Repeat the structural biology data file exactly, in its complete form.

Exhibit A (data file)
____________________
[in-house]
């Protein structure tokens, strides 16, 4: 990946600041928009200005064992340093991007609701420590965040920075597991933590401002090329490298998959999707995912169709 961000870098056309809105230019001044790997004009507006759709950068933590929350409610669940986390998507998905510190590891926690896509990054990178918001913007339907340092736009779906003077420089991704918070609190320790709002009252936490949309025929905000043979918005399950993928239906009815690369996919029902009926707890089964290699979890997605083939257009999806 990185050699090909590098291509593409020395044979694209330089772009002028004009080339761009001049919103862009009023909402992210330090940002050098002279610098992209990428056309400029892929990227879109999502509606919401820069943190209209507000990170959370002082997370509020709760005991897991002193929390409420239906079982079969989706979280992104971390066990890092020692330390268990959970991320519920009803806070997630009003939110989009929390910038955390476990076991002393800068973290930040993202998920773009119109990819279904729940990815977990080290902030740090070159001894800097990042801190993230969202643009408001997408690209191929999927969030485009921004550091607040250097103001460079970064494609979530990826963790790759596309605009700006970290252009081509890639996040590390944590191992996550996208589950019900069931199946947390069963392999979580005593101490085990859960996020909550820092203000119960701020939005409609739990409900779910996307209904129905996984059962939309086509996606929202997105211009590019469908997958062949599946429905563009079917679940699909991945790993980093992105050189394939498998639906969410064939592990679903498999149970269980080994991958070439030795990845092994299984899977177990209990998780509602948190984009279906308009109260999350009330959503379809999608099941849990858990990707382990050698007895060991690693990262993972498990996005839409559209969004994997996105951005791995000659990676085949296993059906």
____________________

[in-house]
């Protein structure tokens, strides 16, 4: 990946600041928009200005064992340093991007609701420590965040920075597991933590401002090329490298998959999707995912169709 961000870098056309809105230019001044790997004009507006759709950068933590929350409610669940986390998507998905510190590891926690896509990054990178918001913007339907340092736009779906003077420089991704918070609190320790709002009252936490949309025929905000043979918005399950993928239906009815690369996919029902009926707890089964290699979890997605083939257009999806 990185050699090909590098291509593409020395044979694209330089772009002028004009080339761009001049919103862009009023909402992210330090940002050098002279610098992209990428056309400029892929990227879109999502509606919401820069943190209209507000990170959370002082997370509020709760005991897991002193929390409420239906079982079969989706979280992104971390066990890092020692330390268990959970991320519920009803806070997630009003939110989009929390910038955390476990076991002393800068973290930040993202998920773009119109990819279904729940990815977990080290902030740090070159001894800097990042801190993230969202643009408001997408690209191929999927969030485009921004550091607040250097103001460079970064494609979530990826963790790759596309605009700006970290252009081509890639996040590390944590191992996550996208589950019900069931199946947390069963392999979580005593101490085990859960996020909550820092203000119960701020939005409609739990409900779910996307209904129905996984059962939309086509996606929202997105211009590019469908997958062949599946429905563009079917679940699909991945790993980093992105050189394939498998639906969410064939592990679903498999149970269980080994991958070439030795990845092994299984899977177990209990998780509602948190984009279906308009109260999350009330959503379809999608099941849990858990990707382990050698007895060991690693990262993972498990996005839409559209969004994997996105951005791995000659990676085949296993059906």